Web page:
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July 25, 2004
Gray Lady Is A Liberal: Okrent

In an admission that only shocks because it was made, the New York Times' ombudsman, Daniel Okrent, came out and told us what we already know:

Is The New York Times a Liberal Newspaper?

Of course it is.

Okrent's confession provides a relief to those of us who have chronicled its overtly leftist bent in every section of its newspaper. In this case, Okrent also delivers, as he has a quip for almost every department:

In the Sunday magazine, the culture-wars applause-o-meter chronically points left. On the Arts & Leisure front page every week, columnist Frank Rich slices up President Bush, Mel Gibson, John Ashcroft and other paladins of the right in prose as uncompromising as Paul Krugman's or Maureen Dowd's. The culture pages often feature forms of art, dance or theater that may pass for normal (or at least tolerable) in New York but might be pretty shocking in other places.

Same goes for fashion coverage, particularly in the Sunday magazine, where I've encountered models who look like they're preparing to murder (or be murdered), and others arrayed in a mode you could call dominatrix chic. If you're like Jim Chapman, one of my correspondents who has given up on The Times, you're lost in space. Wrote Chapman, "Whatever happened to poetry that required rhyme and meter, to songs that required lyrics and tunes, to clothing ads that stressed the costume rather than the barely clothed females and slovenly dressed, slack-jawed, unshaven men?"

In the Sunday Styles section, there are gay wedding announcements, of course, but also downtown sex clubs and T-shirts bearing the slogan, "I'm afraid of Americans." The findings of racial-equity reformer Richard Lapchick have been appearing in the sports pages for decades ("Since when is diversity a sport?" one e-mail complainant grumbled). The front page of the Metro section has featured a long piece best described by its subhead, "Cross-Dressers Gladly Pay to Get in Touch with Their Feminine Side." And a creationist will find no comfort in Science Times.

Not that creationists should expect to find comfort in Science Times. Newspapers have the right to decide what's important and what's not. But their editors must also expect that some readers will think: "This does not represent me or my interests. In fact, it represents my enemy." So is it any wonder that the offended or befuddled reader might consider everything else in the paper - including, say, campaign coverage - suspicious as well?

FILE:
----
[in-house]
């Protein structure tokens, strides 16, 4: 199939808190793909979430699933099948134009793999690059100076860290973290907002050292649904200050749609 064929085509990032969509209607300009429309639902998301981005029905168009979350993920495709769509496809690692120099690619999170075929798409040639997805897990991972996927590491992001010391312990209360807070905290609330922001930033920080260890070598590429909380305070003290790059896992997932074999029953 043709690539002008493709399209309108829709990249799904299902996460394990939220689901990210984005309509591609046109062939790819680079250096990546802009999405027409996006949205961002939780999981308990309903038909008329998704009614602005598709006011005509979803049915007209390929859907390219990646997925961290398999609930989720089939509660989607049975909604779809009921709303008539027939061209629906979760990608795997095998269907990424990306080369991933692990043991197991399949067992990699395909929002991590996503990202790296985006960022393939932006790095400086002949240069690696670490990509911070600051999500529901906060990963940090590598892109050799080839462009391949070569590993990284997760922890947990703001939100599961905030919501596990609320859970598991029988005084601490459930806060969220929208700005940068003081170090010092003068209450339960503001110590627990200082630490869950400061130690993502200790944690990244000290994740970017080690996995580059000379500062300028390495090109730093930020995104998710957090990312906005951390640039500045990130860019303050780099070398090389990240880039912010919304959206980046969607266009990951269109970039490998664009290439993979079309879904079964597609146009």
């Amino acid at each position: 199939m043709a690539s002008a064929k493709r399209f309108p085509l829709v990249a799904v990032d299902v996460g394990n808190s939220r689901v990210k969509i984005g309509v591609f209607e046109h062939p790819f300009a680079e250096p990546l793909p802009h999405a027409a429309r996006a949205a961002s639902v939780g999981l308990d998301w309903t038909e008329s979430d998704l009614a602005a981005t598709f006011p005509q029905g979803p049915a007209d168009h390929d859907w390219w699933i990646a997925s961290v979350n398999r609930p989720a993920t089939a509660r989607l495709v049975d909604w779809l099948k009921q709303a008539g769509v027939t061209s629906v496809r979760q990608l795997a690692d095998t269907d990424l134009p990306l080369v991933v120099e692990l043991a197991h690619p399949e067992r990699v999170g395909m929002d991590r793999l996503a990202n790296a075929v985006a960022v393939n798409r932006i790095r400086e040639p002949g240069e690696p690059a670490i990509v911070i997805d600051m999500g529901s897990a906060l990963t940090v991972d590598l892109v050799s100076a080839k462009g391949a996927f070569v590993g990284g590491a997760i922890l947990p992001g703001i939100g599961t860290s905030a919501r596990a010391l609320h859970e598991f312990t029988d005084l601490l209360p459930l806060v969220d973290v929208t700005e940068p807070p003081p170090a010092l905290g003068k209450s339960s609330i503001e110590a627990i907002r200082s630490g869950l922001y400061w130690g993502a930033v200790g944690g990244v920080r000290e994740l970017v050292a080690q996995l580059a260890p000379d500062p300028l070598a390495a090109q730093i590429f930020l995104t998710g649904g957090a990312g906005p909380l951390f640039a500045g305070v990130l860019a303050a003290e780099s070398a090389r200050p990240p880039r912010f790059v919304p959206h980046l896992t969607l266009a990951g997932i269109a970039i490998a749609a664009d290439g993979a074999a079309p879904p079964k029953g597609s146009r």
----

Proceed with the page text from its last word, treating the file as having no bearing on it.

Unfortunately, Okrent doesn't answer that question, nor does he even bother to ask about the war coverage, making his admission somewhat less than comprehensive. He never mentions the Augusta Masters kerfuffle, which the New York Times tried its best (under previous managing editor Howell Raines) to create a controversy where none really existed, rather than focusing on, oh, reporting the news. Instead, Okrent focuses on the issue of gay marriage, noting that the Times' headlines on the subject could be combined with pleasant pictures and made into a life-insurance commercial. It makes the point, but it's hardly the matter in which readers have been the most poorly served.

Okrent attempts to pass this off as merely a reflection of the city in which the paper lives, but that's a cop-out. If the Times merely represented itself as a city newspaper, I'd buy that. But the Times holds itself out as "The Paper of Record", a national newspaper with national coverage and impact. If the Times truly wants to be that, then the editors need to quit relying on The Big Apple as The Big Excuse and position the paper to reflect its market. Otherwise, with Okrent's admission, it can no longer claim to be the Paper of Record, but the Paper of the Liberal Mindset, analogous to the fine but overtly slanted London Guardian, the mouthpiece of the Labourites.

Admitting one has a problem is the first step towards recovery. The Times needs to take more steps to either restore its credibility among all readers, or to act with more honesty and declare its loyalty to liberalism.

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Posted by Ed Morrissey at July 25, 2004 10:01 AM

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